D-Link Camera Vulnerable to Video Stream Interception

By Bill Toulas / May 3, 2019

ESET security researchers have discovered a serious vulnerability that plagues the D-Link DCS-2132L cloud camera, a product that has been around since 2013 and has sold pretty well. Unfortunately, the camera which is placed to add security on a location is the very device that undermines it, by allowing someone to draw its live video stream. Because of the fact that the video stream transmission is unencrypted, the hackers could place themselves in between the cloud and the client or the camera and the cloud, and get a clear view of whatever the D-Link lens is pointing at. Long story short, conduct a man-in-the-middle attack to spy on the victim.


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D-Link did make some kind of an effort to encrypt the video stream by using a proxy server for the communication and a TCP tunnel on a custom protocol, but unfortunately, most of the traffic running through these tunnels like the camera IP and MAC address are unencrypted. This makes it possible for sniffers to gather the required information to gain unconditional access to the device. The audio and video stream, as well as the firmware information and the camera information, are also passed through the tunnels without any encryption whatsoever.

The researchers have managed to get the stream in RAW video formats such as M-JPEG and H.264 by gathering the data packs that represent the video stream, separating the data parts from the headers, and then merging the data parts into a video file. The researchers have further discovered that D-Link’s browser plug-in (myDLink) opens the way for any application to send requests to the camera during the live video streaming, as the tunnel that is created locally is being made available OS-wide, and no further authorization is required. Now, this opens up the possibility of replacing the legitimate firmware with a backdoored one.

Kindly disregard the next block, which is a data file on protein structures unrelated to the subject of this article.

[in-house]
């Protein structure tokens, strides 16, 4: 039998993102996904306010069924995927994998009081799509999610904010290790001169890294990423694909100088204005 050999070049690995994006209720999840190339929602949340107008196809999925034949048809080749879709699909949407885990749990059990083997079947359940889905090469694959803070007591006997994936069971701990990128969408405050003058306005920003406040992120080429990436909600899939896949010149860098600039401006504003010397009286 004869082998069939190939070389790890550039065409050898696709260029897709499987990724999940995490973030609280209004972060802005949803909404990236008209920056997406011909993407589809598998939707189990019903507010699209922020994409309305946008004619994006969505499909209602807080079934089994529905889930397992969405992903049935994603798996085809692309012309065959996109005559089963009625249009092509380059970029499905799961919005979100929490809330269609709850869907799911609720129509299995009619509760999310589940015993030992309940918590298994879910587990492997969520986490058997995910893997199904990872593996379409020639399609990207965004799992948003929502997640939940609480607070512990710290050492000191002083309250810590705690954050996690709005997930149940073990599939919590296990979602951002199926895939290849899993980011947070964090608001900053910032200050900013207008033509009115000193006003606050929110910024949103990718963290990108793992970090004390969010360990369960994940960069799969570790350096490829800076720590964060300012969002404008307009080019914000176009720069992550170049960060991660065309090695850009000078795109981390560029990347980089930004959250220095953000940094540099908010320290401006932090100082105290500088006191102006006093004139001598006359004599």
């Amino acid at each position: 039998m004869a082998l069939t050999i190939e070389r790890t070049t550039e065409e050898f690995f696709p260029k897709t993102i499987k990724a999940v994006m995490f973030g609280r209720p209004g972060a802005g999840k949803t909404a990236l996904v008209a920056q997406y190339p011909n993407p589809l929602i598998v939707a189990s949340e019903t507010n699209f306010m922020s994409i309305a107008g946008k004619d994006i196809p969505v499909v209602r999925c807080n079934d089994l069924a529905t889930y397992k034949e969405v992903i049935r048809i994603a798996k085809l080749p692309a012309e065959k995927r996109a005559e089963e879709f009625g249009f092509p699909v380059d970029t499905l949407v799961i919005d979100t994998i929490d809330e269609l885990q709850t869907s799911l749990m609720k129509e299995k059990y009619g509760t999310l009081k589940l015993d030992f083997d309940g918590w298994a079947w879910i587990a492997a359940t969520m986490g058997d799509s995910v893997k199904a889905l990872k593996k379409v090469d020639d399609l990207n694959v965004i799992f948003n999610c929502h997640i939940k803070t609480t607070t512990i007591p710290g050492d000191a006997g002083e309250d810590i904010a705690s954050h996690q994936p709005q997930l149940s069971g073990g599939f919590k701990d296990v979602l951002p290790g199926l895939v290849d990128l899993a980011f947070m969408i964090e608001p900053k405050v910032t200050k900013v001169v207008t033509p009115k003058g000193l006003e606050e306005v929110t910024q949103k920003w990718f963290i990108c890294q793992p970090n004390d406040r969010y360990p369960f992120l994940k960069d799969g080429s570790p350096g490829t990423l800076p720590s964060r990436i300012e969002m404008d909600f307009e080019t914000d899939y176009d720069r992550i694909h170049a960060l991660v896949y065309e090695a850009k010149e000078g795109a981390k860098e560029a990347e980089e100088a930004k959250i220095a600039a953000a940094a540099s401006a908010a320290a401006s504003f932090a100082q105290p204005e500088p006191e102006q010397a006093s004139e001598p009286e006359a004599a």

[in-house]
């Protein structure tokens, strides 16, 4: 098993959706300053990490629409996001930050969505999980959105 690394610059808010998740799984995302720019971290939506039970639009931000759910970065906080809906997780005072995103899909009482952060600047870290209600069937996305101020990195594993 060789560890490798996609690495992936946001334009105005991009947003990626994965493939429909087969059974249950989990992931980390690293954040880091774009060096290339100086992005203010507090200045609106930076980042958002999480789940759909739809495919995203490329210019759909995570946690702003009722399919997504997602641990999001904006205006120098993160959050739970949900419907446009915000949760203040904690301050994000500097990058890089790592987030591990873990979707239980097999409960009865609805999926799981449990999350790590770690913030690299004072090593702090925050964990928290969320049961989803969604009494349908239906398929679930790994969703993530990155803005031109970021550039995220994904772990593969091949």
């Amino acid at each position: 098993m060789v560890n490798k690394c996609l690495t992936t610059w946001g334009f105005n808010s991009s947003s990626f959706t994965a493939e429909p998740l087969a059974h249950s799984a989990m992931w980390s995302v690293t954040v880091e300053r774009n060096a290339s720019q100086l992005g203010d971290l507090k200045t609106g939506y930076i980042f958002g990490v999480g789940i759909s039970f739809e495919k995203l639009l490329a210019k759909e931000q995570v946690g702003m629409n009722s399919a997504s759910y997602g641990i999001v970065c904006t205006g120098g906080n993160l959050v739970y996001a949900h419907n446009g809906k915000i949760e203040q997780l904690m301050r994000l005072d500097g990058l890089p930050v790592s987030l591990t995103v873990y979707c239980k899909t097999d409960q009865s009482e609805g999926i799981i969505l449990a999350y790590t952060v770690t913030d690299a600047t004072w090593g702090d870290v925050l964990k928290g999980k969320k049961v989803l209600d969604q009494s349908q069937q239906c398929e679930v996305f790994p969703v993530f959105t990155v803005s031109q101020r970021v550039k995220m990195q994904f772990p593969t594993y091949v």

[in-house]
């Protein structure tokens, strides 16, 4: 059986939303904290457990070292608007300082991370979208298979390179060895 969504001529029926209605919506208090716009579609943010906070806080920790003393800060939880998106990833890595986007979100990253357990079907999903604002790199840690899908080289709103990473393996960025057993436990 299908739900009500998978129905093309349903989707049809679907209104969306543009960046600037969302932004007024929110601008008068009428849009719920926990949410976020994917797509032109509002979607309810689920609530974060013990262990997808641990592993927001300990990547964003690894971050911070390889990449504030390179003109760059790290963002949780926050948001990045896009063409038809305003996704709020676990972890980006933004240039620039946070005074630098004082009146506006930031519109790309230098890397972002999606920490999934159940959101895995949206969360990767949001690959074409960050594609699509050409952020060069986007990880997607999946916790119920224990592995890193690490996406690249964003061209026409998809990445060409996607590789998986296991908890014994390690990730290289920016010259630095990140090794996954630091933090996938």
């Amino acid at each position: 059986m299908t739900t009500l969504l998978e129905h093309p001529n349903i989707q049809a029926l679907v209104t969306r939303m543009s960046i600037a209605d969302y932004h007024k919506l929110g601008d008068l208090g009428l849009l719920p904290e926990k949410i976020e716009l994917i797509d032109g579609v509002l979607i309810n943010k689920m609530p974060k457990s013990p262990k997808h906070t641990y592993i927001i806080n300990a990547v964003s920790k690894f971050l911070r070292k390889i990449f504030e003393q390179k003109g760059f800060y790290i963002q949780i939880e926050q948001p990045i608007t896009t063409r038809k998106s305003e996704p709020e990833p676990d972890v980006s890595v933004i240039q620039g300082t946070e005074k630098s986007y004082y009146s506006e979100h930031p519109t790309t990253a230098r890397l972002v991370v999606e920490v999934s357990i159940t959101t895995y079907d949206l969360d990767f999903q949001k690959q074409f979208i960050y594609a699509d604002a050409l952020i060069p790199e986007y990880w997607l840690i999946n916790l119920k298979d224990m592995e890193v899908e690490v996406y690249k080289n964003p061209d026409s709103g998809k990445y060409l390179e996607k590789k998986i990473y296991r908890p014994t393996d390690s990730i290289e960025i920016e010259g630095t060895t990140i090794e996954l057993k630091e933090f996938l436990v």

According to ESET’s report, even though D-Link issued a fix for their plug-in, the firmware replacement is still possible. The process involves the replacement of the video stream GET request with a specially crafted POST request that runs the firmware “update” which works more like a firmware replacement of course. As no verification process takes place at the next step, the new firmware could come with malware, spyware, or crypto-miners.

d-link map

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Finally, the researchers discovered that the device exposes its HTTP interface on port 80, so by running a Shodan search, they have found 1579 devices following this unsafe practice. Most of them are in the US, Russia, Australia, and Sweden. If you own a D-Link DCS-2132L, make sure to disable UPnP on your router.

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